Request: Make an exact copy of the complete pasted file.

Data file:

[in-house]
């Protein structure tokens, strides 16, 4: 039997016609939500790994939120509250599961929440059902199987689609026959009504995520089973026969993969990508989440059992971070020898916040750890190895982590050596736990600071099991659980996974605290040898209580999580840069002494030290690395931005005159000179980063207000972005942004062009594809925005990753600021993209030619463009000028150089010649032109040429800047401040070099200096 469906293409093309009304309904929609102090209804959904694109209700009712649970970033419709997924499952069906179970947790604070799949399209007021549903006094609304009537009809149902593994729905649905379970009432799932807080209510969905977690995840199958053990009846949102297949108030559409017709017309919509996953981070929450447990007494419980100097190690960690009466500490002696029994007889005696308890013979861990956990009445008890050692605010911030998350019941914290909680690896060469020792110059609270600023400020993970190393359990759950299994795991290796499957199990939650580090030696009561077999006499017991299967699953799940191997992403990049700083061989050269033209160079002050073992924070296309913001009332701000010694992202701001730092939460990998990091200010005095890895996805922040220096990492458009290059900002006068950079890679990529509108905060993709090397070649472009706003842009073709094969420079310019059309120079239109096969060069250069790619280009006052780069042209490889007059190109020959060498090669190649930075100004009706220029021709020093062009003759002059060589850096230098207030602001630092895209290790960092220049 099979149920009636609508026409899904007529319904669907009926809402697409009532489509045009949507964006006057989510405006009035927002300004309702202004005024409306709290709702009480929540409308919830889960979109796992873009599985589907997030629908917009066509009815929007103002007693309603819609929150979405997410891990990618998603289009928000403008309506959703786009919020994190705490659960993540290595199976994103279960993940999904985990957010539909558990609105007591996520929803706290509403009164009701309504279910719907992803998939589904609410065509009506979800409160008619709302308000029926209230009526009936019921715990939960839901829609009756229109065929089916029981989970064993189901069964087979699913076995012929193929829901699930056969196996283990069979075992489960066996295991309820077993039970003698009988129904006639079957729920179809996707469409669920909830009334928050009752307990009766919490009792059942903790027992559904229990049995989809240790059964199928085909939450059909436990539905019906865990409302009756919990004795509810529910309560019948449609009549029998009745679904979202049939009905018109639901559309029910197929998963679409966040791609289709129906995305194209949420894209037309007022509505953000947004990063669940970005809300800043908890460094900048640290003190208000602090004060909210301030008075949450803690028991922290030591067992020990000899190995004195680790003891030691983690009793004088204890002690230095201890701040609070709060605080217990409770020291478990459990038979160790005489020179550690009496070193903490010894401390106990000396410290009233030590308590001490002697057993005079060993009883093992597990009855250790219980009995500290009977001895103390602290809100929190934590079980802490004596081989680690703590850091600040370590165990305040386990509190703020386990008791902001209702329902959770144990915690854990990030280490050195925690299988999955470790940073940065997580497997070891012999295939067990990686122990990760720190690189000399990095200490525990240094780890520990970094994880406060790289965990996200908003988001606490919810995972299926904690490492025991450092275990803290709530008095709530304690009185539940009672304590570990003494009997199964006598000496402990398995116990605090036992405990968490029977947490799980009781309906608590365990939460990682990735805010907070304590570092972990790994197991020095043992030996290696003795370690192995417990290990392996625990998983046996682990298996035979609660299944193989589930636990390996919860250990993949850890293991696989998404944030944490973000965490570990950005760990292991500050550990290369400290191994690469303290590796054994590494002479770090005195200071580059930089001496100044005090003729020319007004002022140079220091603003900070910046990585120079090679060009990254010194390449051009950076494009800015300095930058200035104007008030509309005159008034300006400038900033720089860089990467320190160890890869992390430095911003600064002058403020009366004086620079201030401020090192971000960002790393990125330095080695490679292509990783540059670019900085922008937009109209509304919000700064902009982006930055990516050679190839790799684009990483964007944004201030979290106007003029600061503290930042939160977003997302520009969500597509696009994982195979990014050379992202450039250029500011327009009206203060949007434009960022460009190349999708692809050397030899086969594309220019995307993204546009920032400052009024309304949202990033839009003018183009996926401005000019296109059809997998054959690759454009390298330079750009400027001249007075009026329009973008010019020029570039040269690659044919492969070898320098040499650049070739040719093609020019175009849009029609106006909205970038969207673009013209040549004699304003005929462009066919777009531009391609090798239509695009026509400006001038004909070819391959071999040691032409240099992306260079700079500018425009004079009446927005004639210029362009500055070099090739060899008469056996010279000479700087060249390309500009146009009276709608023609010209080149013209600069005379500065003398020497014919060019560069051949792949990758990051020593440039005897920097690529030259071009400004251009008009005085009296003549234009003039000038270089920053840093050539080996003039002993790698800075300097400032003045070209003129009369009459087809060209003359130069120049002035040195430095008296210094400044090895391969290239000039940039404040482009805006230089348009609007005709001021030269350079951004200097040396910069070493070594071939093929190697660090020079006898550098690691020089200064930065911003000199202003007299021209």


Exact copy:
[in-house]
């Protein structure tokens, strides 16, 4: 039997016609939500790994939120509250599961929440059902199987689609026959009504995520089973026969993969990508989440059992971070020898916040750890190895982590050596736990600071099991659980996974605290040898209580999580840069002494030290690395931005005159000179980063207000972005942004062009594809925005990753600021993209030619463009000028150089010649032109040429800047401040070099200096 469906293409093309009304309904929609102090209804959904694109209700009712649970970033419709997924499952069906179970947790604070799949399209007021549903006094609304009537009809149902593994729905649905379970009432799932807080209510969905977690995840199958053990009846949102297949108030559409017709017309919509996953981070929450447990007494419980100097190690960690009466500490002696029994007889005696308890013979861990956990009445008890050692605010911030998350019941914290909680690896060469020792110059609270600023400020993970190393359990759950299994795991290796499957199990939650580090030696009561077999006499017991299967699953799940191997992403990049700083061989050269033209160079002050073992924070296309913001009332701000010694992202701001730092939460990998990091200010005095890895996805922040220096990492458009290059900002006068950079890679990529509108905060993709090397070649472009706003842009073709094969420079310019059309120079239109096969060069250069790619280009006052780069042209490889007059190109020959060498090669190649930075100004009706220029021709020093062009003759002059060589850096230098207030602001630092895209290790960092220049 099979149920009636609508026409899904007529319904669907009926809402697409009532489509045009949507964006006057989510405006009035927002300004309702202004005024409306709290709702009480929540409308919830889960979109796992873009599985589907997030629908917009066509009815929007103002007693309603819609929150979405997410891990990618998603289009928000403008309506959703786009919020994190705490659960993540290595199976994103279960993940999904985990957010539909558990609105007591996520929803706290509403009164009701309504279910719907992803998939589904609410065509009506979800409160008619709302308000029926209230009526009936019921715990939960839901829609009756229109065929089916029981989970064993189901069964087979699913076995012929193929829901699930056969196996283990069979075992489960066996295991309820077993039970003698009988129904006639079957729920179809996707469409669920909830009334928050009752307990009766919490009792059942903790027992559904229990049995989809240790059964199928085909939450059909436990539905019906865990409302009756919990004795509810529910309560019948449609009549029998009745679904979202049939009905018109639901559309029910197929998963679409966040791609289709129906995305194209949420894209037309007022509505953000947004990063669940970005809300800043908890460094900048640290003190208000602090004060909210301030008075949450803690028991922290030591067992020990000899190995004195680790003891030691983690009793004088204890002690230095201890701040609070709060605080217990409770020291478990459990038979160790005489020179550690009496070193903490010894401390106990000396410290009233030590308590001490002697057993005079060993009883093992597990009855250790219980009995500290009977001895103390602290809100929190934590079980802490004596081989680690703590850091600040370590165990305040386990509190703020386990008791902001209702329902959770144990915690854990990030280490050195925690299988999955470790940073940065997580497997070891012999295939067990990686122990990760720190690189000399990095200490525990240094780890520990970094994880406060790289965990996200908003988001606490919810995972299926904690490492025991450092275990803290709530008095709530304690009185539940009672304590570990003494009997199964006598000496402990398995116990605090036992405990968490029977947490799980009781309906608590365990939460990682990735805010907070304590570092972990790994197991020095043992030996290696003795370690192995417990290990392996625990998983046996682990298996035979609660299944193989589930636990390996919860250990993949850890293991696989998404944030944490973000965490570990950005760990292991500050550990290369400290191994690469303290590796054994590494002479770090005195200071580059930089001496100044005090003729020319007004002022140079220091603003900070910046990585120079090679060009990254010194390449051009950076494009800015300095930058200035104007008030509309005159008034300006400038900033720089860089990467320190160890890869992390430095911003600064002058403020009366004086620079201030401020090192971000960002790393990125330095080695490679292509990783540059670019900085922008937009109209509304919000700064902009982006930055990516050679190839790799684009990483964007944004201030979290106007003029600061503290930042939160977003997302520009969500597509696009994982195979990014050379992202450039250029500011327009009206203060949007434009960022460009190349999708692809050397030899086969594309220019995307993204546009920032400052009024309304949202990033839009003018183009996926401005000019296109059809997998054959690759454009390298330079750009400027001249007075009026329009973008010019020029570039040269690659044919492969070898320098040499650049070739040719093609020019175009849009029609106006909205970038969207673009013209040549004699304003005929462009066919777009531009391609090798239509695009026509400006001038004909070819391959071999040691032409240099992306260079700079500018425009004079009446927005004639210029362009500055070099090739060899008469056996010279000479700087060249390309500009146009009276709608023609010209080149013209600069005379500065003398020497014919060019560069051949792949990758990051020593440039005897920097690529030259071009400004251009008009005085009296003549234009003039000038270089920053840093050539080996003039002993790698800075300097400032003045070209003129009369009459087809060209003359130069120049002035040195430095008296210094400044090895391969290239000039940039404040482009805006230089348009609007005709001021030269350079951004200097040396910069070493070594071939093929190697660090020079006898550098690691020089200064930065911003000199202003007299021209």